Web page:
- Regulation needs evidence, public and media are receptive to the issues with drones
- Regulation for emerging and novel, autonomous, AI data driven drone technologies
- High level discussions and international regulation authorities are difficult to access for SMEs
Reflection & Anticipation
- Privacy and social impact analysis: to ensure that the drones and the camera systems are used wisely by commercial operators, the technology is equipped with smart camera’s that automatically blur faces of people and protect the disclosure of other private information. This technology is not fully certified and needs to be included in compliance and regulatory protocols. Within the pilot it has discussed within the company and with stakeholders how to generate data and evidence in order to build a case for regulatory authorities to accept the technology and allow operators to use it in their operations.
- Building legitimacy, connecting stakeholders and industry partners. Individual companies do need to see they have a role in the development of regulation. By building a community of producers and users of drones, bringing together their knowledge and concerns, the company tries to develop a playing field for discussion, and strengthen the legitimacy of the overall sector
- User based and stakeholder inclusive approaches to experimental sites/living labs. The development of living labs and test fields with stakeholders can help to conduct experiments and provide evidence that the new technology does respect ethical, legal and social issues.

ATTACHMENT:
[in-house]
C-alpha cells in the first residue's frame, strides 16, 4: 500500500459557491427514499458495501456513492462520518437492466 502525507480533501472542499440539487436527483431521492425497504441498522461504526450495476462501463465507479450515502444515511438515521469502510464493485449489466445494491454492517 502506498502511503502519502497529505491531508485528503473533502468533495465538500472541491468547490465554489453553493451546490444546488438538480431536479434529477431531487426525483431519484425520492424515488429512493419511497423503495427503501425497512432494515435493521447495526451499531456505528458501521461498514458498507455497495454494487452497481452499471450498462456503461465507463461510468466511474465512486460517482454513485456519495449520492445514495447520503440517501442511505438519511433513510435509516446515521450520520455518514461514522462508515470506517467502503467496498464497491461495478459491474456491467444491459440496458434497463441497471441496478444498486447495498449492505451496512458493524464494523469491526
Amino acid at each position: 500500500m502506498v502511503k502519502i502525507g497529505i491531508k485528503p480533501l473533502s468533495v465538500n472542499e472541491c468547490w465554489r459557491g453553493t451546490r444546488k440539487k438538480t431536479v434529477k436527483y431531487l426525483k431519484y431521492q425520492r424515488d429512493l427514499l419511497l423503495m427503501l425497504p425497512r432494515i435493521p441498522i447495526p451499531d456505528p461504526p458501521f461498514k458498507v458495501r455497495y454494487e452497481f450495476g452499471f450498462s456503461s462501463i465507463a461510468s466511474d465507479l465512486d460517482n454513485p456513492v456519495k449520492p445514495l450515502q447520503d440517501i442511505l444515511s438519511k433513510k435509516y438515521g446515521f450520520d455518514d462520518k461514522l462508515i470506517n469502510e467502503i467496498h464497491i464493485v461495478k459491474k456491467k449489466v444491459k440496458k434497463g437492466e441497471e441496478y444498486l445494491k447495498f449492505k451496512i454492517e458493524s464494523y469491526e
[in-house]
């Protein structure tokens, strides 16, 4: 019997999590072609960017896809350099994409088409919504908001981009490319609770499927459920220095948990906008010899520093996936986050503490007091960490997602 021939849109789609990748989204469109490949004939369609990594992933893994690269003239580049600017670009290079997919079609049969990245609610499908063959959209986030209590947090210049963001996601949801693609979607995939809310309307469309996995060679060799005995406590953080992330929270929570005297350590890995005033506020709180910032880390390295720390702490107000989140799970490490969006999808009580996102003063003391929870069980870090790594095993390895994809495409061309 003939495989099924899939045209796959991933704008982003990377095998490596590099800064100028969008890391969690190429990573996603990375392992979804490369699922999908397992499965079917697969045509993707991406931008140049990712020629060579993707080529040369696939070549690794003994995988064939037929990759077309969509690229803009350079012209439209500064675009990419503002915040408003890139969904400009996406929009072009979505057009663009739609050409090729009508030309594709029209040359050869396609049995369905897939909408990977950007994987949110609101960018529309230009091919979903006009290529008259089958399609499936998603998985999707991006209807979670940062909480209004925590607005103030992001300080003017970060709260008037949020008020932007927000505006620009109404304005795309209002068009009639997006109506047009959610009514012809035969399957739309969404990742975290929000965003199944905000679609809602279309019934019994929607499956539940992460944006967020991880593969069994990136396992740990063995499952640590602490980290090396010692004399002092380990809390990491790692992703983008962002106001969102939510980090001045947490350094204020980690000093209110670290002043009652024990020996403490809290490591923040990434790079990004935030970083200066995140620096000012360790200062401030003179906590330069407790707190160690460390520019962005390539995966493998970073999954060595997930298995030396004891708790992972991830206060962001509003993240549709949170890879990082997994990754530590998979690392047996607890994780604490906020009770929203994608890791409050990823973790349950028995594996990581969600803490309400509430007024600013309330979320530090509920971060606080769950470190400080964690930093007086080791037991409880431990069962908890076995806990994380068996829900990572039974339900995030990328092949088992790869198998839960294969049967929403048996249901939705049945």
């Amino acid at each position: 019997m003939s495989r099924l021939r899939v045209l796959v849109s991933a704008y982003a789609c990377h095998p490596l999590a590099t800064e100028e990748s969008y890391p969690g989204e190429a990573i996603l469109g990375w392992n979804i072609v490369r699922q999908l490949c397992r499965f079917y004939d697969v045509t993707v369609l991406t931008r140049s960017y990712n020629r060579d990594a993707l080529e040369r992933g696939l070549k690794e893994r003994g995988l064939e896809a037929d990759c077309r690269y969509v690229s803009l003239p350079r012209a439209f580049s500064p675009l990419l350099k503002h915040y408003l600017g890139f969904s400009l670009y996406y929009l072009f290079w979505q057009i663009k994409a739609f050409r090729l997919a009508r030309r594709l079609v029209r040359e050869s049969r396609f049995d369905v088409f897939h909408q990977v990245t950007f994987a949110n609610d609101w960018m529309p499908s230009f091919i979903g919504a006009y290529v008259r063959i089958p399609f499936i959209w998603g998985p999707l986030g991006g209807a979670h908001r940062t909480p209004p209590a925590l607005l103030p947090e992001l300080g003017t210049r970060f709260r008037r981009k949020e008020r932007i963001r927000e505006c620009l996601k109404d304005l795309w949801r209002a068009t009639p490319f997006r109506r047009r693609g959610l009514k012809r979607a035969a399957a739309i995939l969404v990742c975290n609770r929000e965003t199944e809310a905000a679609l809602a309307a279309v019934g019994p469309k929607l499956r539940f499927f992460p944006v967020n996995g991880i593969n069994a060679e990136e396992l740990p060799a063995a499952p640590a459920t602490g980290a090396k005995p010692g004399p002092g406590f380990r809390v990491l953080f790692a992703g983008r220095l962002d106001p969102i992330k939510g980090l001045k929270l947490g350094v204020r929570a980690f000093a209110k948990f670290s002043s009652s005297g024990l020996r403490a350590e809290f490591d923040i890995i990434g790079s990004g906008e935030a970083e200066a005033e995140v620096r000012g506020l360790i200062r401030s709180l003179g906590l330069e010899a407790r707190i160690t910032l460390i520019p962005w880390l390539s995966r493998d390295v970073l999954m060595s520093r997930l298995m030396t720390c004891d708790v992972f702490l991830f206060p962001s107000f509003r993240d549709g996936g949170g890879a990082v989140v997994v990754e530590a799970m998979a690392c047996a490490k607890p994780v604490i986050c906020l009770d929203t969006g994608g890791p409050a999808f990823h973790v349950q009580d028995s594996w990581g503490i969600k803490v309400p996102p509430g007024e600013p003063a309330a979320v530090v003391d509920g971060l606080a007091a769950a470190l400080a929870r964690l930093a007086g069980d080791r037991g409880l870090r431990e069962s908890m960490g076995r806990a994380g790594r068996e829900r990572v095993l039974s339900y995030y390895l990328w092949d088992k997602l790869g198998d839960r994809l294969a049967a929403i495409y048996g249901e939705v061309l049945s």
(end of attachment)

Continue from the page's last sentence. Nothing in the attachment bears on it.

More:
- Engage collaborations within industry to develop common interest, set standards. To ensure the industry is committed to hold to the guidelines it necessitates the inclusion of various industry and policy experts and have them jointly collaborate by warranting their ownership and commitment.
- Development of design guidelines for regulatory compliance (safety and ethical requirements), in cooperation with regulators and authorities. The aim is to provide a framework for companies in the drone industry to organise and have a common approach for drone development and operations which can also be easily checked and monitored by local and regional authorities.
The aspects relevant for the RRI uptake by the company have been synthetized in an overall diagram, following the visual approach described in the PRISMA exemplar roadmap. (See download) .
The RRI roadmap developed in PRISMA is a useful starting point for RRI uptake for Aerialtronics. It could be as well helpful for other companies in the field developing specific add-on technologies for drone applications, such as smart camera systems.
Aerialtronics is very active in the short-term activities, developing a framework of reference for drone design and development. The effect of these guidelines is aimed at the longer term to ensure acceptance between commercial drone operators and the governmental authorities.
The smallness of the company in terms of resources and representativeness, puts pressure on the extent the company can live up to meeting the steps as outlined in the roadmap. Yet the drone sector is characterised as an emerging one with many small players and Aerialtronics is, despite its small size, among the major leaders in the sector, and has a strong position in the stakeholder dialogues with governments at EU level to promote further regulation in the field.